For any college basketball fan, this time of year is when the season begins to hit a high note. Conference tournaments and the big dance are right around the corner, and the level of play (especially conference rivalry games) hits a season high. The coaches and players can smell it.....Selection Sunday is almost here, and the question is how to get noticed.
There is so much planning and strategy that goes into a team's season. There are adjustments and changes made to the starting line up and the depth of the bench becomes an increasing factor. It is the time in the season where the coach is fine tuning and all the hours of preparation are about to come down to the month of March.
Believe it or not, ERP software selection is much like planning a basketball season.
First, there is the recruiting process. What individuals will make up a cohesive team that is focused on the goal will not waiver when it gets tough. You want the best from each department. Sometimes this doesn't look like you initially expect. It isn't always the most recognizable person from the department. It is the system user that everyone asks, "How do I do this or that?". They know the processes and have a deep understanding that some of the department heads don't come close to.
Second, is to set up the schedule. The pre-season schedule is an important time of evaluation. It is a time to look at other teams, their strengths and weaknesses, and how your team responds. For ERP selection, this is the time in the process to perform an initial vendor evaluation. Which ERP Software products have your core requirements? Take a look at customer references, types of projects they have completed and are currently working on. Do they have the depth on their bench that you need to complete your project. Afterall, you are committed to this vendor once you sign the contract.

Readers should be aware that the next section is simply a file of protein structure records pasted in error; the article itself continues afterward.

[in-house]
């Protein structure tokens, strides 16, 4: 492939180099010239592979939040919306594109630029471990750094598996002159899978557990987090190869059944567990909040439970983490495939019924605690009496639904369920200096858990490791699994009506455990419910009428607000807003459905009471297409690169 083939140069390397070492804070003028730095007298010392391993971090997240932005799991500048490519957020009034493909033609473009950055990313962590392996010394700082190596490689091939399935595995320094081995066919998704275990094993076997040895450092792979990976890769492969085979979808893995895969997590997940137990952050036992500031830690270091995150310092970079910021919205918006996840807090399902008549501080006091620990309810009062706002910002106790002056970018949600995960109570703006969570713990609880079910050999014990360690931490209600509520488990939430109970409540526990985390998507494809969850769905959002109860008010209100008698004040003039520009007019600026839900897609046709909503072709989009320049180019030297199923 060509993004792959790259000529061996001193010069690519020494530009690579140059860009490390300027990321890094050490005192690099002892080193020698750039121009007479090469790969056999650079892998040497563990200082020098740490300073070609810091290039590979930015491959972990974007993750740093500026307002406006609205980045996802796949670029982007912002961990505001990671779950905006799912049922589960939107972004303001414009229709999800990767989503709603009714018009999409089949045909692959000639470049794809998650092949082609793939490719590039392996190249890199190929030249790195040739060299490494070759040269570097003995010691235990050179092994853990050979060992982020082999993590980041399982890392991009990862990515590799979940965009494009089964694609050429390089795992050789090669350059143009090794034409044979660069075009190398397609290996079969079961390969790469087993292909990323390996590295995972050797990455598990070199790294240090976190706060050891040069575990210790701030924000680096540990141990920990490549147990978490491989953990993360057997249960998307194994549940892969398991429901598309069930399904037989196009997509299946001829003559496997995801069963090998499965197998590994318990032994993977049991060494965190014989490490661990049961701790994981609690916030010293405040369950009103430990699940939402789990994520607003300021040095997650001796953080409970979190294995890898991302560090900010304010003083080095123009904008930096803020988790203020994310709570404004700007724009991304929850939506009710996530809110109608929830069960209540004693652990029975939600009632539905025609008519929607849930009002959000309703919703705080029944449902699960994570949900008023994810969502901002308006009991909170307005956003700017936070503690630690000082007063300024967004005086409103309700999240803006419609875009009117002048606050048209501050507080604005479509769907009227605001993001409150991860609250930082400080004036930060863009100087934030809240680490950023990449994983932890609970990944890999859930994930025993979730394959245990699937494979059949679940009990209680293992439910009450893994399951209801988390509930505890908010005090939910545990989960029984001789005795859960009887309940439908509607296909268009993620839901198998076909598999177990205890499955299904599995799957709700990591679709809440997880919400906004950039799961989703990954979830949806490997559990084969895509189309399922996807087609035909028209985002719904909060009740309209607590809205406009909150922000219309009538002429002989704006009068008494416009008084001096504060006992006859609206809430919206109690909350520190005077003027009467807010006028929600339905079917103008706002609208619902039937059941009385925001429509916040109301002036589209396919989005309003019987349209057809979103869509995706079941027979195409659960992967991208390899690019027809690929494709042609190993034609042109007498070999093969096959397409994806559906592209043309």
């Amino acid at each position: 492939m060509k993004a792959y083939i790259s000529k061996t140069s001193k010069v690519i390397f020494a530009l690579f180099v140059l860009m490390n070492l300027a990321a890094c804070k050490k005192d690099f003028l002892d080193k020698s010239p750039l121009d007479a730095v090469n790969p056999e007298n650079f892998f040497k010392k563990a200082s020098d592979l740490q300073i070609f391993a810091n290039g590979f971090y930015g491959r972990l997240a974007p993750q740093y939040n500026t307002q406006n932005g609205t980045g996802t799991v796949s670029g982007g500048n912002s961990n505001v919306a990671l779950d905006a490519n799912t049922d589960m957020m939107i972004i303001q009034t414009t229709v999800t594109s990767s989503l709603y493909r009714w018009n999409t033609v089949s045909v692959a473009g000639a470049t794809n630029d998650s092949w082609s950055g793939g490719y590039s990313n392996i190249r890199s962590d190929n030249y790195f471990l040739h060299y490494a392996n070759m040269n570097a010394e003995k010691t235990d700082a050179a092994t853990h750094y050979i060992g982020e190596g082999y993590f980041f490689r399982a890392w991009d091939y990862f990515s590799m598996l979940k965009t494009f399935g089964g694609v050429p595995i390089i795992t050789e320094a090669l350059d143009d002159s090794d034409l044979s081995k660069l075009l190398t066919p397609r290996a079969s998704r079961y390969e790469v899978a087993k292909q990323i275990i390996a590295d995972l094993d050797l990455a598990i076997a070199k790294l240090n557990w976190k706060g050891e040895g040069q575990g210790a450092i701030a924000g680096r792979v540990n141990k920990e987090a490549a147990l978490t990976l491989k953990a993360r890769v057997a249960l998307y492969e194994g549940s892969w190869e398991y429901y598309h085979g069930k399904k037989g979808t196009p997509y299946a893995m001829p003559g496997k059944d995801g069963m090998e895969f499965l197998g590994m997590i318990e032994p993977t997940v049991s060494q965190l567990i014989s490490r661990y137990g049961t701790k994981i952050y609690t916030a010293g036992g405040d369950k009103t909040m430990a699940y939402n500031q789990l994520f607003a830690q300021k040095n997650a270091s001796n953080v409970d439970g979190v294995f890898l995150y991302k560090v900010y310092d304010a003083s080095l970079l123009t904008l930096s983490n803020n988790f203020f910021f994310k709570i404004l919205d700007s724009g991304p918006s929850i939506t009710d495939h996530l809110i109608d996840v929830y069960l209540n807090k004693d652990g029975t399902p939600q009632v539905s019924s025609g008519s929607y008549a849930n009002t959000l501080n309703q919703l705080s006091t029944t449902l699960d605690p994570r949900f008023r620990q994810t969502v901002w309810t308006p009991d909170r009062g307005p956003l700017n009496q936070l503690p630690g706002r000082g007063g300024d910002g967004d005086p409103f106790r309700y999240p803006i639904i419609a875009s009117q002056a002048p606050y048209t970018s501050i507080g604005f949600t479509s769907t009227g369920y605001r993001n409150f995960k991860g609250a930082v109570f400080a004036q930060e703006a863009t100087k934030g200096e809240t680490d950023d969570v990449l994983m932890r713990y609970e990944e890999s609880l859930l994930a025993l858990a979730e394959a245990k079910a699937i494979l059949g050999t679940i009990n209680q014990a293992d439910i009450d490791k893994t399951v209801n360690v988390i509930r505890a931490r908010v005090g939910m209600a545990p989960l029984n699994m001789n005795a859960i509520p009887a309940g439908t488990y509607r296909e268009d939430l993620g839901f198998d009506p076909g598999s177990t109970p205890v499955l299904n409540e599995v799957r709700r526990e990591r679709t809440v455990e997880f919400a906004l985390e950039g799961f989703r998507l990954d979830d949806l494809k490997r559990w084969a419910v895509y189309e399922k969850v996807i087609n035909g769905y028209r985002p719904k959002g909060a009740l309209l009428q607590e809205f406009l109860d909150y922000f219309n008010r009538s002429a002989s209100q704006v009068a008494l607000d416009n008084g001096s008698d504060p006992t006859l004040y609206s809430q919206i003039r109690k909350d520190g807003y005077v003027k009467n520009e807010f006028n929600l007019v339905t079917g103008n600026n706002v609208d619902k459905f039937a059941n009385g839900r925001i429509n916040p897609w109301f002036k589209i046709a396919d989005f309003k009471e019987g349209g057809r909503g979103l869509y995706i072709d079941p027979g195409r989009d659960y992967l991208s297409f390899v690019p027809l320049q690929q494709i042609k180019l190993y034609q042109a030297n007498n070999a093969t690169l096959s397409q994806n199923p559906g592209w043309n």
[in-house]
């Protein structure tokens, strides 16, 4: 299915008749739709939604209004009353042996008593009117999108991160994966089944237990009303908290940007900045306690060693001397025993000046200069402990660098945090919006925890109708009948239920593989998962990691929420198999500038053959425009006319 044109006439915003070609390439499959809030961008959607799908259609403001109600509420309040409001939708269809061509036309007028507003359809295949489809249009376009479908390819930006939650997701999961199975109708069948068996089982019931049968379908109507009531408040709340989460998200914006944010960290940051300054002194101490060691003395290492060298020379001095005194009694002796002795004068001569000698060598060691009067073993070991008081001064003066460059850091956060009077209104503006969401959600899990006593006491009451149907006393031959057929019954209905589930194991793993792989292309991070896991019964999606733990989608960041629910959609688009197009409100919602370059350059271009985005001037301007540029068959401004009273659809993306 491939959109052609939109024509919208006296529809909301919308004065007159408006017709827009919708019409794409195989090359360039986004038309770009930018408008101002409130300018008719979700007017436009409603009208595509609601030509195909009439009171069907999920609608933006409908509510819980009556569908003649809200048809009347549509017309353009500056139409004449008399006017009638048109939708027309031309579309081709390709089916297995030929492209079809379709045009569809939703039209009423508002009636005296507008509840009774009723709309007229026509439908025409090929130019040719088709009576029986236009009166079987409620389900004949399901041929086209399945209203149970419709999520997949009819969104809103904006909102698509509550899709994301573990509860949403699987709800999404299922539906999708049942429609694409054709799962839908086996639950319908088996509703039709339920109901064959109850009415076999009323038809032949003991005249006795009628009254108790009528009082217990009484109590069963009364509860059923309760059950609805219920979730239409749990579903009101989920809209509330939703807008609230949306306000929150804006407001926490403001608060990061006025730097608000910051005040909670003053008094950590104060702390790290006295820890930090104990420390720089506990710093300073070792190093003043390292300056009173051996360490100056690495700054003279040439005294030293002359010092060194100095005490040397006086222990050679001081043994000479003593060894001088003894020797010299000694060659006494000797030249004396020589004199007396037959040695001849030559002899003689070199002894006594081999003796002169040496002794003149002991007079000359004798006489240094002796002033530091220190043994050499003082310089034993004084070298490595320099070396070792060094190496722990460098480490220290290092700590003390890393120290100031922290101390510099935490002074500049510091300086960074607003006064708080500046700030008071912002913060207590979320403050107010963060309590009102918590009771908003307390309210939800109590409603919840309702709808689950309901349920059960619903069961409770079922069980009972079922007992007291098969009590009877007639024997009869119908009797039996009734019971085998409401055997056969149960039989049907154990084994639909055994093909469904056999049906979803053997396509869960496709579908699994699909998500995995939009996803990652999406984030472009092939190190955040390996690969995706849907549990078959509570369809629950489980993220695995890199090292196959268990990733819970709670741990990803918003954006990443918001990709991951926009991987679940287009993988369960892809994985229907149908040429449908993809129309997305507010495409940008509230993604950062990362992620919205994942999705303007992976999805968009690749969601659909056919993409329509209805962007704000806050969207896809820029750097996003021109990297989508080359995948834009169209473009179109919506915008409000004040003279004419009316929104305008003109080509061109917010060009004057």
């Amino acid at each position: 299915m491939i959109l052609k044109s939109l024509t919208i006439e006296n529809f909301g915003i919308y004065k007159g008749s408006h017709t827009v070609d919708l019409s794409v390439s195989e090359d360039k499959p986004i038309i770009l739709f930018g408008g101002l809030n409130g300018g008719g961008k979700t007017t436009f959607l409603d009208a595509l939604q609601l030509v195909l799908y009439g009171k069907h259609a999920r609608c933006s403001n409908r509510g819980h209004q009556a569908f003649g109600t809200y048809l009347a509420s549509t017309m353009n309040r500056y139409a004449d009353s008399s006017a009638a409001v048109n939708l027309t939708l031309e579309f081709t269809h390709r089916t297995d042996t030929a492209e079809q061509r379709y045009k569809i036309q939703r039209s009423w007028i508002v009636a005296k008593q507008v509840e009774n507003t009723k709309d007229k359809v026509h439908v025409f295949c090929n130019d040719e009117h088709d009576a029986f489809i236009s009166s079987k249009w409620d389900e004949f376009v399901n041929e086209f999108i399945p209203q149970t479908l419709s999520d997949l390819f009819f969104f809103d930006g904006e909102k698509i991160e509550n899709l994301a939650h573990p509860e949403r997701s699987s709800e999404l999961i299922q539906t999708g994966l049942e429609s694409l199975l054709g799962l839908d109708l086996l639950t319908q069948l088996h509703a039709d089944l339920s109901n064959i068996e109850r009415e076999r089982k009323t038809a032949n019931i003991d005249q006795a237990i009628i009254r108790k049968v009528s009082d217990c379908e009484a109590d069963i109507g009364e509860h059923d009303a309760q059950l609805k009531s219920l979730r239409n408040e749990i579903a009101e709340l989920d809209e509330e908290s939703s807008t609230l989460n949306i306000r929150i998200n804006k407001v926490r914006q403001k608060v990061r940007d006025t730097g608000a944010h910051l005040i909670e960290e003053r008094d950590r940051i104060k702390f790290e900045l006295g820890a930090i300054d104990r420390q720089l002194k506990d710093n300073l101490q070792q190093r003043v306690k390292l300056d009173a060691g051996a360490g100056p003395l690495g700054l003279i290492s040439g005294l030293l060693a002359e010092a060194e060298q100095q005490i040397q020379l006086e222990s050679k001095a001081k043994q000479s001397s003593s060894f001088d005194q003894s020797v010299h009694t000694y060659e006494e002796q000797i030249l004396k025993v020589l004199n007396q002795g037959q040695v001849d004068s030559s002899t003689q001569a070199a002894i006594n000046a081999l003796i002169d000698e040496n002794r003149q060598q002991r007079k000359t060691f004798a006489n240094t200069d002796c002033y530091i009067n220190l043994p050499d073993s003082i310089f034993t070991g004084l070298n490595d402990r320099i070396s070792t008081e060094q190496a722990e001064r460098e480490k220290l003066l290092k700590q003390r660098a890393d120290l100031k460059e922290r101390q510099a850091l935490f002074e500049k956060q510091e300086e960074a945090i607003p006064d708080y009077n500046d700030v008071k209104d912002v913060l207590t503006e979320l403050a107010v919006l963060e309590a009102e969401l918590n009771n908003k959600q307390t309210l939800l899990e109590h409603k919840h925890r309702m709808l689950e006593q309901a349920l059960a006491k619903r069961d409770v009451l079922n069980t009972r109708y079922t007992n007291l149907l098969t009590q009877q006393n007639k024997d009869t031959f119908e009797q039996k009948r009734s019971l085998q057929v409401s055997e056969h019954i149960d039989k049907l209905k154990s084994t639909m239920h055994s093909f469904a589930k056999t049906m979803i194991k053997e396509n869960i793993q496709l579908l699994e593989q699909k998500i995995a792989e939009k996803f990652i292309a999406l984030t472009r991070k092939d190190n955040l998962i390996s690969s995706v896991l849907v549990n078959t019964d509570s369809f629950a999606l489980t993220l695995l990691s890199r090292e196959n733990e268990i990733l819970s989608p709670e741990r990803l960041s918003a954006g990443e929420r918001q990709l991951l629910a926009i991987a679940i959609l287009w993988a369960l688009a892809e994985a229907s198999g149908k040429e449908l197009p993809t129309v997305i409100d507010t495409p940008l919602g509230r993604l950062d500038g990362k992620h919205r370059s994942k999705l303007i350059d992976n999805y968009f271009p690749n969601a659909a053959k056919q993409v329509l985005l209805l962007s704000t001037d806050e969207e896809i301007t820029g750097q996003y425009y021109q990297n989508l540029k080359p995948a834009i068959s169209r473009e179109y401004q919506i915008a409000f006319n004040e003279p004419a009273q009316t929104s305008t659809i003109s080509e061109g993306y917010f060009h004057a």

Thirdly, don't over-train. When an athlete over trains, injury occurs. Don't get injured because you have put too many ERP software options on your demo list. Create a short list. ERP selection articles generally recommend having 3-4 vendors on your shortlist. You and your team need to be able to focus on your core strengths and needs, not get pulled into hypothetical scenarios.
Fourth, remember you are the coach, and this is your team. You know this team and who they represent. Don't allow a vendor to dazzle you with numbers. Verify the numbers for yourself. Know what you are investing and the anticipated return. There is a goal, and a required outcome. Don't let a vendor sway you with amazing salesmanship. Know your numbers and your team's ability before you bring in walk-ons that waste project resources.
Finally, how is the season shaping up? As the coach, you have shared knowledge, and required commitment. Is the team responding? Because, by now, you have included the ERP Software vendor in on some team meetings, and now is the time to find out if they are really understanding you. Is the understanding there? Make sure that the team and the vendor can go into the game and execute without losing sight of the fundamentals.
These steps will help ensure that at the end of the season you are holding a trophy instead of a towel over your face.
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